A triadic color scheme comprises of 3 colors that are evenly spaced on the color wheel that typically creates a bold and striking contrast when used at maximum saturation and must be used carefully to avoid creating an overly rich and potentially tacky feel.
However, when using gray as the base color, applying the triadic color harmony rule creates a palette that’s almost analogous in nature – if not a little bolder.
This means that you can selectively add bold gray secondary and accent hues against a light gray backdrop to create a harmonious punch without the gaudiness.
Complementary – Selective Emphasis
Complementary colors are two colors that are opposite each other on the color wheel and normally contrast heavily – making them best used as an accent color that takes up no more than 10% of the room.
However, because gray is usually considered to be more of a neutral tone than a color, a more harmonious feel is created when the complementary rules of the color wheel are applied.
This means that much like the triadic colors, you can use a color complementary to a mid-tone gray to create a bold secondary or accent color that can be used for selective emphasis.
2: Style Your Bed
Your bed is naturally a dominant piece of furniture in your bedroom so it’s up to you if you want to enhance its presence or help it blend more into the background.
When gray is the dominant color in your bedroom, colors tend to be amplified – so even light pastel hues can produce a striking effect.
Here are some ideas for the types of colors that you can use for the specific elements of your bed.
A large, colorful headboard can take charge of the room – choose analogous pastels for a subtle impact or colors with a bolder saturation for a more striking effect.
Conversely, a low profile spacious metal frame can almost make your headboard unnoticeable – go for a tone that matches the wall behind your bed if you want to create a muted effect.
Alternatively, you can sit a metal, darker gray headboard against a mid-tone or light gray wall to create diffused detail.
Crisp white, off-white, or neutral sheets work well with a monochromatic gray bedroom decor – ideal for creating a subdued and calming room.
You can break up the monotony by using patterns and texture, or by adding emphasis with accent pillows.
Your comforter or duvet is the ideal place to add in some color to your gray room – use subdued pastels for a subtle effect or choose a deeper level of saturation to make your bed the centerpiece of your bedroom.
You can use accent pillows to create more emphasis or choose to let them take a back seat by opting for traditional white or light gray.
Patterned pillows are a ideal way to add detail and interest whilst mixing up the aesthetics.
3: Finalize The Ambiance
With your bedding aligned with your gray decor, the final step is to consider the details that will finalize the ambiance of your bedroom and create the feeling that you’re looking for.
You can use patterns to unify the colors of your palette by uniting the different shades in a visually appealing way – or add contrasting lines to crack open big blocks of color to avoid monotony.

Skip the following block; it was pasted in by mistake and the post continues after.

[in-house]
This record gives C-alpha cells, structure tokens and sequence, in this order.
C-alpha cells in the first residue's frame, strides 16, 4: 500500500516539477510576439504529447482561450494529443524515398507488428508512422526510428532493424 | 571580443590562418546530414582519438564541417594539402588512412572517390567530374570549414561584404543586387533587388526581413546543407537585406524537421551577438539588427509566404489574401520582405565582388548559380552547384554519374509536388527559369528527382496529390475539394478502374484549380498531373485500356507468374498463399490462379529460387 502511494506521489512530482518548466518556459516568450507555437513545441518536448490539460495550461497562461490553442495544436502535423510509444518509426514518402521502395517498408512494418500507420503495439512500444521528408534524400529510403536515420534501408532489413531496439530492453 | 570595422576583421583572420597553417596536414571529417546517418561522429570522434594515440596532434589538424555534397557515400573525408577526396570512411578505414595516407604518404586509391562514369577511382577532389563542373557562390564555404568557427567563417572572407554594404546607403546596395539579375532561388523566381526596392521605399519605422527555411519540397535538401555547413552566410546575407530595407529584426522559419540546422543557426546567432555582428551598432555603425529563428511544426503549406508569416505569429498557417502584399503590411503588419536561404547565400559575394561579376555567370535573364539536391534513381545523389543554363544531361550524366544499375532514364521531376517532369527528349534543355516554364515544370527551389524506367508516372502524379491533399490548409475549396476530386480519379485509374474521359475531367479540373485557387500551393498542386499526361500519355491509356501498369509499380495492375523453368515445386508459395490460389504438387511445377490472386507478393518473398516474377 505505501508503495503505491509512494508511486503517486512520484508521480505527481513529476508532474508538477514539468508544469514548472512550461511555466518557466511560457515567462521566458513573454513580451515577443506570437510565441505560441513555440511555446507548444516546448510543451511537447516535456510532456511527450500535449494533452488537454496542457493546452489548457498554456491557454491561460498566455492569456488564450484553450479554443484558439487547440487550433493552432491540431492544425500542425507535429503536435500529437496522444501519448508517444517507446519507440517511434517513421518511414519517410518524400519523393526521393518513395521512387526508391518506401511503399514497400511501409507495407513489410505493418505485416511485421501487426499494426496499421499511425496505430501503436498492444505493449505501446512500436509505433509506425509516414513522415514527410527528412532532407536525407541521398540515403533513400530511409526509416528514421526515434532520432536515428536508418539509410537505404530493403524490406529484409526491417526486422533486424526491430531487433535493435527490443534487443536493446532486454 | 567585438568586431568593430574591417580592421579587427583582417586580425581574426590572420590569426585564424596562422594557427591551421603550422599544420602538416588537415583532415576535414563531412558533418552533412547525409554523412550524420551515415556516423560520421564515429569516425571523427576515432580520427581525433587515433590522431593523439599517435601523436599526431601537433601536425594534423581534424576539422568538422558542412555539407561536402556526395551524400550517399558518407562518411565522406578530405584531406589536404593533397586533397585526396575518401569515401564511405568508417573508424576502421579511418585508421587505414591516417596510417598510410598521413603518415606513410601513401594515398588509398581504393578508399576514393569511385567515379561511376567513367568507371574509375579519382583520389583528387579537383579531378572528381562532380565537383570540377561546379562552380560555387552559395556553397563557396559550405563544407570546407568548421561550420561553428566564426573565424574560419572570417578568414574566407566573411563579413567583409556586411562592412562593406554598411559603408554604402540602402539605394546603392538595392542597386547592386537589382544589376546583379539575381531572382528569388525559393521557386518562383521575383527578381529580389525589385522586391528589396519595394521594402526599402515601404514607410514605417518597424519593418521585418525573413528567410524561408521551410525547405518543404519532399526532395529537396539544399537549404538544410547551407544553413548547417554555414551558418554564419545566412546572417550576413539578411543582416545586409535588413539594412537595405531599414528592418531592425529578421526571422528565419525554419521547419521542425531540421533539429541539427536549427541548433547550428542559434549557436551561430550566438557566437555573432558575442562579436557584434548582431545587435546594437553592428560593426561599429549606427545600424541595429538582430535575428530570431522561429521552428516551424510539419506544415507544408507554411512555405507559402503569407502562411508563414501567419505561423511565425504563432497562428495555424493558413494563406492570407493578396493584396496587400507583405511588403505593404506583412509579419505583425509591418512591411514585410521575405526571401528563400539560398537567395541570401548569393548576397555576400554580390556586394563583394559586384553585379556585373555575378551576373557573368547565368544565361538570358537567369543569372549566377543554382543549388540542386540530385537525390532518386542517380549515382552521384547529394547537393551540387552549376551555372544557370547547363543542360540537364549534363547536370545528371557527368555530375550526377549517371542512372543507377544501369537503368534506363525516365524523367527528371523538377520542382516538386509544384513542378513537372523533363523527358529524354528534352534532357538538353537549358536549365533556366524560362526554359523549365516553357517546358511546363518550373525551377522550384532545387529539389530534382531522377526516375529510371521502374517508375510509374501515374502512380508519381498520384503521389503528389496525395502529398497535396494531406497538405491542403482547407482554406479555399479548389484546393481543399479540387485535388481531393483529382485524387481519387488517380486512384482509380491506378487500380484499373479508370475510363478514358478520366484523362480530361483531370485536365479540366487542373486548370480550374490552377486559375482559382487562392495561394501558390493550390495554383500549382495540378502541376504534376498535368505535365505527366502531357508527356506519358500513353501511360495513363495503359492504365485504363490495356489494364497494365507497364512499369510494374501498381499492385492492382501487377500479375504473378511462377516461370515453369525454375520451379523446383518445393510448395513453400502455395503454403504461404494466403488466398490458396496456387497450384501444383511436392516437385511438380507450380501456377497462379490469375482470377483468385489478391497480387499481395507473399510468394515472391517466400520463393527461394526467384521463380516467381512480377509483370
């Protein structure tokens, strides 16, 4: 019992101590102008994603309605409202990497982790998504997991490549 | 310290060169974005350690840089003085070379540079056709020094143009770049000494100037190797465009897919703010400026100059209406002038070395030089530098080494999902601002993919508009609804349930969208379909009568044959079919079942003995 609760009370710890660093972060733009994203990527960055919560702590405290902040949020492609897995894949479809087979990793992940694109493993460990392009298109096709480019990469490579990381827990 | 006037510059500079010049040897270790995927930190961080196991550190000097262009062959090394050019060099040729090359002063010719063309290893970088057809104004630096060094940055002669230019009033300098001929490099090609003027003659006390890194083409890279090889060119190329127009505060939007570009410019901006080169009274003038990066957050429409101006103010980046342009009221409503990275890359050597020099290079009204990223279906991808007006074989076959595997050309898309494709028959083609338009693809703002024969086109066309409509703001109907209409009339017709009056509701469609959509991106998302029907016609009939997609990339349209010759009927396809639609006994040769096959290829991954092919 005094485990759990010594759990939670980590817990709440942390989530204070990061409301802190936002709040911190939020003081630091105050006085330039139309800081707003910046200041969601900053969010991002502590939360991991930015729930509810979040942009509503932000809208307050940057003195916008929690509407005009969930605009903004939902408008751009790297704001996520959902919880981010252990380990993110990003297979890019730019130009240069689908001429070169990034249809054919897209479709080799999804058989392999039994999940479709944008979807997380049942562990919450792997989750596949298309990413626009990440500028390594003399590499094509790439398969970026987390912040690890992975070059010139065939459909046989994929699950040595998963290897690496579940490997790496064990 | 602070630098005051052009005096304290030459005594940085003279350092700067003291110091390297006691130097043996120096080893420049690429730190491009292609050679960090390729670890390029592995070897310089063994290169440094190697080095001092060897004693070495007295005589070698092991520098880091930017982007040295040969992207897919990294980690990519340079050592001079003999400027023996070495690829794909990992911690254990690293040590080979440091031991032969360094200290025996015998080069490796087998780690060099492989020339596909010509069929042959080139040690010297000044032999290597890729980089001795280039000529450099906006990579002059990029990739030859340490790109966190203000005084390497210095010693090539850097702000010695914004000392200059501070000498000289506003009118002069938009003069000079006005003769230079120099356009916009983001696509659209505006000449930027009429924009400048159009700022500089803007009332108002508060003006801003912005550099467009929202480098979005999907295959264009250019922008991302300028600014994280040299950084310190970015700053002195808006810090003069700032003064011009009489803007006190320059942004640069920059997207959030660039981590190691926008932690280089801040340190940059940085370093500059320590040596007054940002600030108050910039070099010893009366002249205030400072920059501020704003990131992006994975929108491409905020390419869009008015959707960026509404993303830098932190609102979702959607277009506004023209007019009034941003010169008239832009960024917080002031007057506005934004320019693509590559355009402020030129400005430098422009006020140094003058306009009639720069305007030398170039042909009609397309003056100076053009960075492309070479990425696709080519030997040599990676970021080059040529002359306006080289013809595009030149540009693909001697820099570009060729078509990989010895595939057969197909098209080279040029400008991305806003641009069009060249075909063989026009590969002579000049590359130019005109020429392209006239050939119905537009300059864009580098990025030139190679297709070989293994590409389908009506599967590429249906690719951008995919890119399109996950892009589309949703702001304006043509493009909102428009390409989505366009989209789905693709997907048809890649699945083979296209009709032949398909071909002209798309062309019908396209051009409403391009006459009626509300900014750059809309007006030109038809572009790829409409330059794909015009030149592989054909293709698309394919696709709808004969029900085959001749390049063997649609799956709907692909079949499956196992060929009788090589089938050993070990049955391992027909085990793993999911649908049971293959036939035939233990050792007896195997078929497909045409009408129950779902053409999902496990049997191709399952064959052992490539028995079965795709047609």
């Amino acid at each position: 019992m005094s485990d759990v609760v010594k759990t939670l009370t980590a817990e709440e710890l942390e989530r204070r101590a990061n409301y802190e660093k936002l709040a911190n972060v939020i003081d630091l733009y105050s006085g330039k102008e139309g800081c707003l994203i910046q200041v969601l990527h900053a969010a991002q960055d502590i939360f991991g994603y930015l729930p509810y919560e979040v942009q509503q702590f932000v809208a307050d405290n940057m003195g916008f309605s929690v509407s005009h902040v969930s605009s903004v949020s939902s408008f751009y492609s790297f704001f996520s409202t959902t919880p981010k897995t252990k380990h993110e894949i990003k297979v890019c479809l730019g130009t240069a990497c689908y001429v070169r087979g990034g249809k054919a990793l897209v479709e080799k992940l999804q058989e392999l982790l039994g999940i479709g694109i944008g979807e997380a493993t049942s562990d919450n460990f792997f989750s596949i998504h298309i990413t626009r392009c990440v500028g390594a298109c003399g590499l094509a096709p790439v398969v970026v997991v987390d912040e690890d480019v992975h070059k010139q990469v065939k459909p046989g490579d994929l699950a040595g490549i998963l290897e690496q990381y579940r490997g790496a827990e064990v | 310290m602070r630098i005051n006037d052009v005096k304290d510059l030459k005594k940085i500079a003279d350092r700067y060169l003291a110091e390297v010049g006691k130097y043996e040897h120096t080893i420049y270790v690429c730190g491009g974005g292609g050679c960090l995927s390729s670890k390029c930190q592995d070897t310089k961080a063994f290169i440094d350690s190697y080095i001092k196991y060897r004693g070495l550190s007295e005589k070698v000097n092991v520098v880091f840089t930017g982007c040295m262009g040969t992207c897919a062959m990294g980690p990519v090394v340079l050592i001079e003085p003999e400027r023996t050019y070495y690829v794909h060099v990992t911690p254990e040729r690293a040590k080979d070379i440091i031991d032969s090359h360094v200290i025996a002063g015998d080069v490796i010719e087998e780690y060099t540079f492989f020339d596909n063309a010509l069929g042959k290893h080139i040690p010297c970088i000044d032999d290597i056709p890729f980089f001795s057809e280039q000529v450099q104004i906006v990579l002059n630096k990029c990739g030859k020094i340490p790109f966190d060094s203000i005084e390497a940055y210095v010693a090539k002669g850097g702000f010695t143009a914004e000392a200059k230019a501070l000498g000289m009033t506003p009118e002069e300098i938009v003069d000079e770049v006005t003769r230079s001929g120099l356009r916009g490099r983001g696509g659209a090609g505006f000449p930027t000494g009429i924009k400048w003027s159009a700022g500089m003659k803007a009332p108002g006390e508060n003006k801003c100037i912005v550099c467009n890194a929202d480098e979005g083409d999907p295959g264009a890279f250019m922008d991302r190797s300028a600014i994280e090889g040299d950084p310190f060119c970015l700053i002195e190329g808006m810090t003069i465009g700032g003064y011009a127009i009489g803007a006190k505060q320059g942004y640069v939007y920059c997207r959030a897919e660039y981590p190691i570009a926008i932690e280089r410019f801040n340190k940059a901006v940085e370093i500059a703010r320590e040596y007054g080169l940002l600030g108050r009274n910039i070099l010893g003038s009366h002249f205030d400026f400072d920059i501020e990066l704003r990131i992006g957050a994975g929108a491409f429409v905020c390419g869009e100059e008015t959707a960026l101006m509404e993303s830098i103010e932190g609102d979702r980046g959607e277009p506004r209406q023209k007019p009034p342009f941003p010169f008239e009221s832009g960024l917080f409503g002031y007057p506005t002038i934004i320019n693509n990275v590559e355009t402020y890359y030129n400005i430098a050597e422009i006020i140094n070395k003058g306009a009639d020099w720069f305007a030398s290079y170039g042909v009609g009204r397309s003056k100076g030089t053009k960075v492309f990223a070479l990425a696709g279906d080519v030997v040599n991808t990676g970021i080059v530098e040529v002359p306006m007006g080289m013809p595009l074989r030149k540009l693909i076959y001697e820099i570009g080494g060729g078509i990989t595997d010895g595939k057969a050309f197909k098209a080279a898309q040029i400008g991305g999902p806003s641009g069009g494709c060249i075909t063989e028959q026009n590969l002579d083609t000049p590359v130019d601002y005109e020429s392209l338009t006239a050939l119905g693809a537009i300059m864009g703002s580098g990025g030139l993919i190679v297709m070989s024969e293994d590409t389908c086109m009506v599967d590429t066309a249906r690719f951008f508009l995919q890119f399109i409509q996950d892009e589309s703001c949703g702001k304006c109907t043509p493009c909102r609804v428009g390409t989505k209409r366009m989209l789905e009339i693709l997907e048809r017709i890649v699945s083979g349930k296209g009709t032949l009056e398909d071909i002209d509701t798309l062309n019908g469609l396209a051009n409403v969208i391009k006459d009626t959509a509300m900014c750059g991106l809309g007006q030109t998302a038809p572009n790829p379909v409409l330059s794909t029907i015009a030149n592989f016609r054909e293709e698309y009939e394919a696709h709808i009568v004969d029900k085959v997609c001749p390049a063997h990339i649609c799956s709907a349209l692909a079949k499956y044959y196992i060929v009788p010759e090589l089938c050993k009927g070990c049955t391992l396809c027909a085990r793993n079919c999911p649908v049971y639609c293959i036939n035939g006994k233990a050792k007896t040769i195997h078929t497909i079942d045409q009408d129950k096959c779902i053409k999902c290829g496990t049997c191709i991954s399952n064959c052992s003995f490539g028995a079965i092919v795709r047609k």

For example, patterned textiles like pillows, blankets, and rugs featuring your accent color can break up your gray palette to make the room more interesting.
Use textured upholstery, blinds, and accessories to create visual weight in the room – match them to create cohesion, or mix them up to provide contrast.
A matte texture can work well with muted grays, whilst a glossy texture can create a modern feel when applied correctly.
Dark hardwood floors (like ebony, espresso, dark walnut) tend to go well with gray walls because starting with darker hues at the bottom and working with a mid-tone wall and lighter tone ceiling tends to be aesthetically pleasing.
However, you can also use dark, earthy brown tones for your carpet to match your gray walls too.
Conclusion: Pastel Bedding Goes With Gray Walls
Based on the 7 colors and the 5 decor ideas above, you can see how pastel colors tend to work best with gray bedroom walls.
However, you can also increase the saturation to create deeper contrast and selective bolding as required in line with your own preferences and taste.
If you’re ready to buy your new bed sheets then click the button below to find out which TYPE of bed sheet set is best for your needs (such as sleeping cool).
Image Attribution and Licencing
All images used in this post are licensed through the Canva One Design Use License Agreement (see terms).
Dan is the founder and head content creator at Bedroom Style Reviews.
He has been working as a professional online product reviewer since 2015 and was inspired to start this website when he ended up sleeping on a memory foam mattress that was too soft and gave him backache.
Through in-depth research and analysis, Dan’s goal with this website is to help others avoid such pitfalls by creating the best online resource for helping you find your ideal mattress, bedding, and bedroom furniture.
Dan is a qualified NVQ Level 2 Fitness Instructor with 6 years’ experience helping clients improve their health through diet, exercise, and proper sleep hygiene.
He also holds several college and university-level qualifications in health sciences, psychology, mathematics, art, and digital media creation – which helps him to publish well researched and informative product reviews as well as articles on sleep, health, wellbeing, and home decor.
Dan also has direct personal experience with insomnia, anxiety, misophonia (hypersensitivity to sounds), and pain from both acute and long-standing sporting injuries – he enjoys writing insightful articles around these subjects to help fellow sufferers of such conditions.
Learn more about Dan here.